Reasons of Dark
Living like I did,
eating what I could,
a can of beans, a loaf of bread,
I came to know
that hawks are hawks
out of hunger and the crickets
chirp in August out of lust.
I turn on a lamp
only for reasons of dark.
Midday and the moon
call me. Love, my love,
moves that way,
Chopin nocturne in the bayou
of my heart for you,
who makes me see
I’m no hunger monger.
The slow drip of the faucet
is a sign, a waking,
and paint enough
to cover in white
the walls of my wanting.
The sun is blasting through the window
like a horn of light and it (or he? or she?)
corrects my mood, infects me with hope
(hope mother of love and spring). Snow
has no dominion, having turned to gray
kernels in the corners of the parking lot,
winter’s broken smile curling into nothingness.
A man wearing thick glasses looks up:
Ah, blue. Boo to the sordid, slapping wind.
He must be thinking of love–how the sun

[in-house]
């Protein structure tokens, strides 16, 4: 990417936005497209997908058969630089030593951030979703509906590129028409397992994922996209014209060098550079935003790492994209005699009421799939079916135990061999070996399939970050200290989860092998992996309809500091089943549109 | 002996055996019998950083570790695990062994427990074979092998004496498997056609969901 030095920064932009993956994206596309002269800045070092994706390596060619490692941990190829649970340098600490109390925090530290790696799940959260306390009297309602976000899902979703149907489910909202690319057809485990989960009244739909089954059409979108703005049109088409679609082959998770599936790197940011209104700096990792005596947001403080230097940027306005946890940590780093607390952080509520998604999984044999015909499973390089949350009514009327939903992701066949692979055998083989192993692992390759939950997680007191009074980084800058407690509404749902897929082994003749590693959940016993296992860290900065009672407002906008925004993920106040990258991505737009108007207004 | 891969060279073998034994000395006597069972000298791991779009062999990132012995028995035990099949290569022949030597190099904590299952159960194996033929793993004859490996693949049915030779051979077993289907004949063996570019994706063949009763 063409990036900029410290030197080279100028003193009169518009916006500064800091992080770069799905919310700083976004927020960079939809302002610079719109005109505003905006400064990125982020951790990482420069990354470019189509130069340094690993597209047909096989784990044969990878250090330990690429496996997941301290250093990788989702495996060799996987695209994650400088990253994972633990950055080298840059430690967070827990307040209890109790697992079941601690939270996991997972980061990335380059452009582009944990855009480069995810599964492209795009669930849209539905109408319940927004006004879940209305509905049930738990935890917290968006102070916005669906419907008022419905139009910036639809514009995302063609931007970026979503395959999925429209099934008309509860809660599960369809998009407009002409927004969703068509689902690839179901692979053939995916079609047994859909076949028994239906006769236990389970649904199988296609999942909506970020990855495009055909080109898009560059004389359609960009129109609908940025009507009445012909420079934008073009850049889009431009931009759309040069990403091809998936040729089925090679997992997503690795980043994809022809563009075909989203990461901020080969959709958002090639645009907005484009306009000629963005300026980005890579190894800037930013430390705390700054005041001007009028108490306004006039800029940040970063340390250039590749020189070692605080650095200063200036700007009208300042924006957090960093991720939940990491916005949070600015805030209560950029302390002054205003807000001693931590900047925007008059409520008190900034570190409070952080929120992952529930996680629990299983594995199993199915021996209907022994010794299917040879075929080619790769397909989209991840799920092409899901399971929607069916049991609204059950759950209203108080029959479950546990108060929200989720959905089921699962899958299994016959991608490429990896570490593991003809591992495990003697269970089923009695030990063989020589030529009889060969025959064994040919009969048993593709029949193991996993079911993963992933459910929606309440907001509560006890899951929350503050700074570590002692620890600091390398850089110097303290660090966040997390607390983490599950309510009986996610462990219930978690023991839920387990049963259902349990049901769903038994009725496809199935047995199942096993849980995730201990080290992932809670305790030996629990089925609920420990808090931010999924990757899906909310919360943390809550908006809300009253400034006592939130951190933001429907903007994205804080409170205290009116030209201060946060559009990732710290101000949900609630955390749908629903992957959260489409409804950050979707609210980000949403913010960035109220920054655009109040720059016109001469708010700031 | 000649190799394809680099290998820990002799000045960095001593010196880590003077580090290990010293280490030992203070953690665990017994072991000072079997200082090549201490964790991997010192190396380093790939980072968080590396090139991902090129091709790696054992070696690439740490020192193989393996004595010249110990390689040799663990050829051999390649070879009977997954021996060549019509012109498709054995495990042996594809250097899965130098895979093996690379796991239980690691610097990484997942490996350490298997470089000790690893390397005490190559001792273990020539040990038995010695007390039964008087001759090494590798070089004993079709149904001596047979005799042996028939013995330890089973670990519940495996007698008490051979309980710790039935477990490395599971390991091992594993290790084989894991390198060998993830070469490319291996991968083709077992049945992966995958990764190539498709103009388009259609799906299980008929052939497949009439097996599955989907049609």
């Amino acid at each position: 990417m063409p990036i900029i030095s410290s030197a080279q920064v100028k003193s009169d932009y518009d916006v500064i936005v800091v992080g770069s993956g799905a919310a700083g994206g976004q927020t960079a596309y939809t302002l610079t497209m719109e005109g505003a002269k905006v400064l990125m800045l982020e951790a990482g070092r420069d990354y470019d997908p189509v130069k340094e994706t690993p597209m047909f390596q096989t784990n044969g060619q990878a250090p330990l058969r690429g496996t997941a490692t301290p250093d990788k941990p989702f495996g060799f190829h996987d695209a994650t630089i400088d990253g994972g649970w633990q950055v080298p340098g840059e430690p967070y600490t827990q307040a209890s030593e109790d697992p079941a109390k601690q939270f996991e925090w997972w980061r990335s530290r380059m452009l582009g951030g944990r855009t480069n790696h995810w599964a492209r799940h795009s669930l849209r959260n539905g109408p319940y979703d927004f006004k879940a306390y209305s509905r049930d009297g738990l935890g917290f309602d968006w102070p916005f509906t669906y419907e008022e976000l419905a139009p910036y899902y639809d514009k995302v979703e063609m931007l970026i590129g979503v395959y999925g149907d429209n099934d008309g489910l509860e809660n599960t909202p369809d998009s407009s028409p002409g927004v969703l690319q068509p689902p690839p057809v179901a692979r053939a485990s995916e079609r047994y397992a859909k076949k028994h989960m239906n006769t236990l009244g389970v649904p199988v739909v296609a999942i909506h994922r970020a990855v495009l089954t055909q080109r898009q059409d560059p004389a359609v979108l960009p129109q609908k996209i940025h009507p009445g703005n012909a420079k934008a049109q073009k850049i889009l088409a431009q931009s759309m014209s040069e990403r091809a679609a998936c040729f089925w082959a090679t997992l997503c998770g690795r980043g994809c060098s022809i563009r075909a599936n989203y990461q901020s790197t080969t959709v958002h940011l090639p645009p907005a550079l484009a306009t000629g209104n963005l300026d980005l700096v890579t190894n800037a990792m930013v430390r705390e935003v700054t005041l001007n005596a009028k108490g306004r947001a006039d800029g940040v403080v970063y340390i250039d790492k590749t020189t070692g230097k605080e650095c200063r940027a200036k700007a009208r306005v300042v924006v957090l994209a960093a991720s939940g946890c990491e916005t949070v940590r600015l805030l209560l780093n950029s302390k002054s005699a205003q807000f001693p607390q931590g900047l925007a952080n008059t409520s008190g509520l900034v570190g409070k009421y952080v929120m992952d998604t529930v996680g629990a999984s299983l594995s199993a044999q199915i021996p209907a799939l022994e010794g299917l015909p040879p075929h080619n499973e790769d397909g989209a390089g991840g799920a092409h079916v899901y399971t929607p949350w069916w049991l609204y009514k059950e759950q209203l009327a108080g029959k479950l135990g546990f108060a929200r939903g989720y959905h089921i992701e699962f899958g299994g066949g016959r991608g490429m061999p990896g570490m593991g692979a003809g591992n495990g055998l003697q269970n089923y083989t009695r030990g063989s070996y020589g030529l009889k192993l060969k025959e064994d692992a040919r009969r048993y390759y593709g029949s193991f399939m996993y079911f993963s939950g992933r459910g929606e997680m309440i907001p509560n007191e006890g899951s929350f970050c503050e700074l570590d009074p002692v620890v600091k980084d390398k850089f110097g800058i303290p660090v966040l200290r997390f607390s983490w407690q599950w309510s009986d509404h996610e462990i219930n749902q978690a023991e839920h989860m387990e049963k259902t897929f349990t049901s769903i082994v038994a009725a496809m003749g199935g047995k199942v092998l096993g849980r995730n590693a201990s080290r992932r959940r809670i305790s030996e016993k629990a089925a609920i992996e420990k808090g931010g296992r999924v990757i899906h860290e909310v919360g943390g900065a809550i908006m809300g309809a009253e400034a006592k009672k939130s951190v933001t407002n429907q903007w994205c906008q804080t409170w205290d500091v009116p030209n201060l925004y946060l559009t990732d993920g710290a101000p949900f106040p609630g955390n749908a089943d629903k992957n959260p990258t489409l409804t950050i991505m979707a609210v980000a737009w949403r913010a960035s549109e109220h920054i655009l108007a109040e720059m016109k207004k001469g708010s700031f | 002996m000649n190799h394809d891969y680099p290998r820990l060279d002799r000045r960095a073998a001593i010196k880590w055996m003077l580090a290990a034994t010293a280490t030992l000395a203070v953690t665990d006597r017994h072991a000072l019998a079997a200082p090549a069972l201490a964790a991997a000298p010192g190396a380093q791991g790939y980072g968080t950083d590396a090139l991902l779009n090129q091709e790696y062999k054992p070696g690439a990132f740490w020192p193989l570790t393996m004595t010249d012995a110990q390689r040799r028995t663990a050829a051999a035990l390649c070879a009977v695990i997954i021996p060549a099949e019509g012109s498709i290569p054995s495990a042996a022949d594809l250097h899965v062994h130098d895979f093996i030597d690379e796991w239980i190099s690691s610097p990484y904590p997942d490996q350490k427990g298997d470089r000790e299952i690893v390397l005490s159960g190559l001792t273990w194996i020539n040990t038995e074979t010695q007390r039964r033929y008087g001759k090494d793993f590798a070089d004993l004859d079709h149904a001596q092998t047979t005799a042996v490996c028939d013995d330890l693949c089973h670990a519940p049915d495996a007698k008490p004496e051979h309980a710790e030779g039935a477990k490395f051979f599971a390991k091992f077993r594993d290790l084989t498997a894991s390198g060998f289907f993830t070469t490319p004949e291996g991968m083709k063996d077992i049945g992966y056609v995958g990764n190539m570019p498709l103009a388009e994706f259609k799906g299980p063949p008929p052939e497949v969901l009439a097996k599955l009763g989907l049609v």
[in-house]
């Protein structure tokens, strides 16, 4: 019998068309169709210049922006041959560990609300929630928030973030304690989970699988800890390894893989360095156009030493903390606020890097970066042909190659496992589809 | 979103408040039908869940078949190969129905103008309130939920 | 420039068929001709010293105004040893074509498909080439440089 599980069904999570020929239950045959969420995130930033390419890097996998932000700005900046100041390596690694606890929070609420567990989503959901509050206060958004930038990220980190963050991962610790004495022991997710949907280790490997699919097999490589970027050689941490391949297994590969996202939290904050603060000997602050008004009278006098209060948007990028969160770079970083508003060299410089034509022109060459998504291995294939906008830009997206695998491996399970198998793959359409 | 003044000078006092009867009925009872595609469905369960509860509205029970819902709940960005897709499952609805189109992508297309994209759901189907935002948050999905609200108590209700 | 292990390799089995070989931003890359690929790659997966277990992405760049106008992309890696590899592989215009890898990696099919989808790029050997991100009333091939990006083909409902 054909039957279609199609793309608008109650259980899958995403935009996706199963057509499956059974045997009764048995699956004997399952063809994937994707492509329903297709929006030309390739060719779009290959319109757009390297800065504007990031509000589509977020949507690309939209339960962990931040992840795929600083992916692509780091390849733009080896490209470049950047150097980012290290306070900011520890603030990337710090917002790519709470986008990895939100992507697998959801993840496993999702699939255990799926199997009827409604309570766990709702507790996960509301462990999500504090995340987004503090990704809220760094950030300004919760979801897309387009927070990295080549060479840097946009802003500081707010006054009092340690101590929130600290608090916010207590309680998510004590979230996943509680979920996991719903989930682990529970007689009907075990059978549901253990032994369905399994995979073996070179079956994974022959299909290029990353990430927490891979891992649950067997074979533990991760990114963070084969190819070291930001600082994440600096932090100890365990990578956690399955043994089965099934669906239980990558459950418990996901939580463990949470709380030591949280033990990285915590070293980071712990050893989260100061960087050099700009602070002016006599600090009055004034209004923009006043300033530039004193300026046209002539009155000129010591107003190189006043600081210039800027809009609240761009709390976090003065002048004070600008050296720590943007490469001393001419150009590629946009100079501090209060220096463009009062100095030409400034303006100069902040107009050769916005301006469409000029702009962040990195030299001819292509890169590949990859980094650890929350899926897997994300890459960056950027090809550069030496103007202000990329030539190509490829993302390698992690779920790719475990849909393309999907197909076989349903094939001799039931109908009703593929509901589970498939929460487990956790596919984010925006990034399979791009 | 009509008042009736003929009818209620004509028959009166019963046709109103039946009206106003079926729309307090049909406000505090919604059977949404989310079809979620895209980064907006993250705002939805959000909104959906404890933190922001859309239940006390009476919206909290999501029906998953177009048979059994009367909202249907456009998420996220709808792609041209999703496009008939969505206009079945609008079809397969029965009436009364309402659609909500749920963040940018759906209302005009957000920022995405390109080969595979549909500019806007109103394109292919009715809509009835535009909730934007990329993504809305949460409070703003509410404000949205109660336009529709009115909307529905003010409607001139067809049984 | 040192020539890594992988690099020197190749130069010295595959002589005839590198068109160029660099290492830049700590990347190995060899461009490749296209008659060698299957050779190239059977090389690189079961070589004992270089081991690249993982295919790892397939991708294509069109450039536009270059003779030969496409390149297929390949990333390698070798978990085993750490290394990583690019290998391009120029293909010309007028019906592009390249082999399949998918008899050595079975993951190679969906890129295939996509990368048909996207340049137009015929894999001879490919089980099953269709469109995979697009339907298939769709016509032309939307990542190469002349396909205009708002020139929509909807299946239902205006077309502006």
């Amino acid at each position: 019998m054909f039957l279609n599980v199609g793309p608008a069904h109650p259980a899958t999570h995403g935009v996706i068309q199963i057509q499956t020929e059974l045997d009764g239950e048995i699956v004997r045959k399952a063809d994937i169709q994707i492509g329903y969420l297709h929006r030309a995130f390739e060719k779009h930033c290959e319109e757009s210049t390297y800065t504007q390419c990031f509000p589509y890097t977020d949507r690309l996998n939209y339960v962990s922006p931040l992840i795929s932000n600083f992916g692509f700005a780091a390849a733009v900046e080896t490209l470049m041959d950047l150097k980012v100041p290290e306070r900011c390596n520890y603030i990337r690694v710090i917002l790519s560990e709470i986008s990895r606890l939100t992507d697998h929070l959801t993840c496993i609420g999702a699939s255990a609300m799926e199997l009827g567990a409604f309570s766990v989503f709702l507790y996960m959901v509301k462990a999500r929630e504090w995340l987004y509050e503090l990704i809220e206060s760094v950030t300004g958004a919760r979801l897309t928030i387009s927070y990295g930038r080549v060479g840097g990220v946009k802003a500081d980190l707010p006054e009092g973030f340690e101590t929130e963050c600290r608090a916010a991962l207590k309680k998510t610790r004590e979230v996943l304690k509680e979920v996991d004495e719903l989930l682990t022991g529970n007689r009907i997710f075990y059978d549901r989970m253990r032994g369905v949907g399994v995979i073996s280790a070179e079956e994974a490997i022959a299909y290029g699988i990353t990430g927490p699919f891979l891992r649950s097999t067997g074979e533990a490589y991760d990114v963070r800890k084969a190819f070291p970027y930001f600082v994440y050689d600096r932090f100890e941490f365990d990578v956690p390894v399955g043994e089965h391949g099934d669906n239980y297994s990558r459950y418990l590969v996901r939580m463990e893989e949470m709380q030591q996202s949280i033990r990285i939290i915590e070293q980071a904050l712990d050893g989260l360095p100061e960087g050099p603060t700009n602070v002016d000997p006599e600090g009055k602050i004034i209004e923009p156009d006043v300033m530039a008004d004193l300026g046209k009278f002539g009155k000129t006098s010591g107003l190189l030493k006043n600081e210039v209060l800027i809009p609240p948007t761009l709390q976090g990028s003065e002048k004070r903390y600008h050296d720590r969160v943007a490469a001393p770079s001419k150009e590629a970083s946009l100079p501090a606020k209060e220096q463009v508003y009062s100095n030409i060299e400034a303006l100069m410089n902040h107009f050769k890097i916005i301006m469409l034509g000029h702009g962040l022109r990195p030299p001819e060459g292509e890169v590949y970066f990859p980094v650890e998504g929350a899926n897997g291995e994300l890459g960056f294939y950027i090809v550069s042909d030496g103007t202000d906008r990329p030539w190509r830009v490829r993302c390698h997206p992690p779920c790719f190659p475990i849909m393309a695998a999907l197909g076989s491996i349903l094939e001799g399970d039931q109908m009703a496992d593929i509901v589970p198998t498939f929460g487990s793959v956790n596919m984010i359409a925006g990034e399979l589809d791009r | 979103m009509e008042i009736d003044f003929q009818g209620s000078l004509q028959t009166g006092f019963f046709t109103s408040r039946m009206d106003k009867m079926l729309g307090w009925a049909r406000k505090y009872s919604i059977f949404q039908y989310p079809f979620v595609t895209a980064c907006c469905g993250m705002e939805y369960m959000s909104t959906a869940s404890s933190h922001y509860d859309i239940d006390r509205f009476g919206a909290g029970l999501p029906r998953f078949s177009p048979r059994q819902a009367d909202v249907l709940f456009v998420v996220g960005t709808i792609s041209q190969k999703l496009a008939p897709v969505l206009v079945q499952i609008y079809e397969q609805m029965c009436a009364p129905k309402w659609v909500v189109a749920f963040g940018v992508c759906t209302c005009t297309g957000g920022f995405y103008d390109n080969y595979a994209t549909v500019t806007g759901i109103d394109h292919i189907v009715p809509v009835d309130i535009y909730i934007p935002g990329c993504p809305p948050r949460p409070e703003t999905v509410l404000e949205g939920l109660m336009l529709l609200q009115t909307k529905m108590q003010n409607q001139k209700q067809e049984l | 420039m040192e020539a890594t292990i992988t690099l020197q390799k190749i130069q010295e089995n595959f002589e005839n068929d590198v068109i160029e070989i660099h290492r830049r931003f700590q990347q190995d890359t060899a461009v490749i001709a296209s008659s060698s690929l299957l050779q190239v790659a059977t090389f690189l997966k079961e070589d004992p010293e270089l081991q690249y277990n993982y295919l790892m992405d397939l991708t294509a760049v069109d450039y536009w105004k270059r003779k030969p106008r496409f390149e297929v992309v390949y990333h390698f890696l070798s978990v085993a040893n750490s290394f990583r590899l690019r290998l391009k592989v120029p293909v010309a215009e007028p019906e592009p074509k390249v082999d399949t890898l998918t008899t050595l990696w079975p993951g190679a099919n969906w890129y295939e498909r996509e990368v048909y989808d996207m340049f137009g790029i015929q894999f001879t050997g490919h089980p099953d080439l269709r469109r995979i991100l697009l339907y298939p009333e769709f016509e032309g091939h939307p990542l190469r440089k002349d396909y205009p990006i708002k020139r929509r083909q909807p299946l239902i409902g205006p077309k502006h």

awakes in him a memory, having already
eaten his lunch–and maybe his wife, maybe
his lover. He sees a stranger take off
her coat. She’s a monkey, hair on her chest
and a chummy smile. This happens
often on my block, beautiful women
turn into simians, men become paralyzed
by absolute imperatives. I wanted to say
when this poem began that I love you,
I wanted to undo years of reticence
under the moon when things begin to swarm
and the worms burrow out of the earth
and you’re blinking on and off your desire.
Pablo Medina is the author of several poetry collections. The Foreigner’s Song: New and Selected Poems is forthcoming in September 2020. He has also published novels, translations, and a memoir. He is on faculty at the Warren Wilson MFA Program for Writers and lives in Vermont.